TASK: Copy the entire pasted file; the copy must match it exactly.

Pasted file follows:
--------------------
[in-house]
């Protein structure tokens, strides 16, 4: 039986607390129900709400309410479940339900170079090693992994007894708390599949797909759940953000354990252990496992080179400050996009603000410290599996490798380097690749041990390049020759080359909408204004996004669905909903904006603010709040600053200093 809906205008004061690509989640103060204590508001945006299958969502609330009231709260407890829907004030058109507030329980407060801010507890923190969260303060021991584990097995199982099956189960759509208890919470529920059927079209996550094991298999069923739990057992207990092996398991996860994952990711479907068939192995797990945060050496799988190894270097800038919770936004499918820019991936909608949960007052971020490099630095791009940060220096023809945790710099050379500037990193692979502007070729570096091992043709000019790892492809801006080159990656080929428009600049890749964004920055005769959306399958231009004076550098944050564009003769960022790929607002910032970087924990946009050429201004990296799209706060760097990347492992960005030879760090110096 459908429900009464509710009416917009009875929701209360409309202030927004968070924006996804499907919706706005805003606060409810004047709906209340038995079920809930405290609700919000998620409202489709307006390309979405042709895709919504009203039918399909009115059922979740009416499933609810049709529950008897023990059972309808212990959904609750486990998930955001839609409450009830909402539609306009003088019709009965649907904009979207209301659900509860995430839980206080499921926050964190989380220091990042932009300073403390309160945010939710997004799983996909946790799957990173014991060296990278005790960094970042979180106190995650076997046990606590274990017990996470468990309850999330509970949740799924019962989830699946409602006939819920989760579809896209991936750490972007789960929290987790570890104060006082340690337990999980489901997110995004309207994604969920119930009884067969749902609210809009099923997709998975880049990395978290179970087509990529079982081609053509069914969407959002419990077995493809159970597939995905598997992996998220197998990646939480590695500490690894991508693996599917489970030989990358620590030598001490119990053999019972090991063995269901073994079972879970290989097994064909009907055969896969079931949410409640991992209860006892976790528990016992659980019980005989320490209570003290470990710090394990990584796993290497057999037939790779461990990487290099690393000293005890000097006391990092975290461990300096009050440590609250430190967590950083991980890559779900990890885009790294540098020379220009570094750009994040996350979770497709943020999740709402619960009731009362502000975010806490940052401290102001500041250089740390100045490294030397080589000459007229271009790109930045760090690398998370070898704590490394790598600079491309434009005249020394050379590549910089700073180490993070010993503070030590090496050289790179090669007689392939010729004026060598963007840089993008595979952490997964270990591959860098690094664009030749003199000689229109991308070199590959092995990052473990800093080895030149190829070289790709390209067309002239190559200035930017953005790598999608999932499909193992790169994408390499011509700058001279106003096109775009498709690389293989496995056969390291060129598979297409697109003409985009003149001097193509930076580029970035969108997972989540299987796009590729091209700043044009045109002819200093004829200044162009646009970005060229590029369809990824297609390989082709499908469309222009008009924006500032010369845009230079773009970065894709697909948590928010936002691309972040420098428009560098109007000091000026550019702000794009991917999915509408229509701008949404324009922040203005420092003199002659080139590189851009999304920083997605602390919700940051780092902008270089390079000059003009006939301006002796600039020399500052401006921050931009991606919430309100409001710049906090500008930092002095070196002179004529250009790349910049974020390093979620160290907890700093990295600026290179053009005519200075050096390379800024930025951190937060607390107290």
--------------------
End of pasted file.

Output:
[in-house]
């Protein structure tokens, strides 16, 4: 039986607390129900709400309410479940339900170079090693992994007894708390599949797909759940953000354990252990496992080179400050996009603000410290599996490798380097690749041990390049020759080359909408204004996004669905909903904006603010709040600053200093 809906205008004061690509989640103060204590508001945006299958969502609330009231709260407890829907004030058109507030329980407060801010507890923190969260303060021991584990097995199982099956189960759509208890919470529920059927079209996550094991298999069923739990057992207990092996398991996860994952990711479907068939192995797990945060050496799988190894270097800038919770936004499918820019991936909608949960007052971020490099630095791009940060220096023809945790710099050379500037990193692979502007070729570096091992043709000019790892492809801006080159990656080929428009600049890749964004920055005769959306399958231009004076550098944050564009003769960022790929607002910032970087924990946009050429201004990296799209706060760097990347492992960005030879760090110096 459908429900009464509710009416917009009875929701209360409309202030927004968070924006996804499907919706706005805003606060409810004047709906209340038995079920809930405290609700919000998620409202489709307006390309979405042709895709919504009203039918399909009115059922979740009416499933609810049709529950008897023990059972309808212990959904609750486990998930955001839609409450009830909402539609306009003088019709009965649907904009979207209301659900509860995430839980206080499921926050964190989380220091990042932009300073403390309160945010939710997004799983996909946790799957990173014991060296990278005790960094970042979180106190995650076997046990606590274990017990996470468990309850999330509970949740799924019962989830699946409602006939819920989760579809896209991936750490972007789960929290987790570890104060006082340690337990999980489901997110995004309207994604969920119930009884067969749902609210809009099923997709998975880049990395978290179970087509990529079982081609053509069914969407959002419990077995493809159970597939995905598997992996998220197998990646939480590695500490690894991508693996599917489970030989990358620590030598001490119990053999019972090991063995269901073994079972879970290989097994064909009907055969896969079931949410409640991992209860006892976790528990016992659980019980005989320490209570003290470990710090394990990584796993290497057999037939790779461990990487290099690393000293005890000097006391990092975290461990300096009050440590609250430190967590950083991980890559779900990890885009790294540098020379220009570094750009994040996350979770497709943020999740709402619960009731009362502000975010806490940052401290102001500041250089740390100045490294030397080589000459007229271009790109930045760090690398998370070898704590490394790598600079491309434009005249020394050379590549910089700073180490993070010993503070030590090496050289790179090669007689392939010729004026060598963007840089993008595979952490997964270990591959860098690094664009030749003199000689229109991308070199590959092995990052473990800093080895030149190829070289790709390209067309002239190559200035930017953005790598999608999932499909193992790169994408390499011509700058001279106003096109775009498709690389293989496995056969390291060129598979297409697109003409985009003149001097193509930076580029970035969108997972989540299987796009590729091209700043044009045109002819200093004829200044162009646009970005060229590029369809990824297609390989082709499908469309222009008009924006500032010369845009230079773009970065894709697909948590928010936002691309972040420098428009560098109007000091000026550019702000794009991917999915509408229509701008949404324009922040203005420092003199002659080139590189851009999304920083997605602390919700940051780092902008270089390079000059003009006939301006002796600039020399500052401006921050931009991606919430309100409001710049906090500008930092002095070196002179004529250009790349910049974020390093979620160290907890700093990295600026290179053009005519200075050096390379800024930025951190937060607390107290």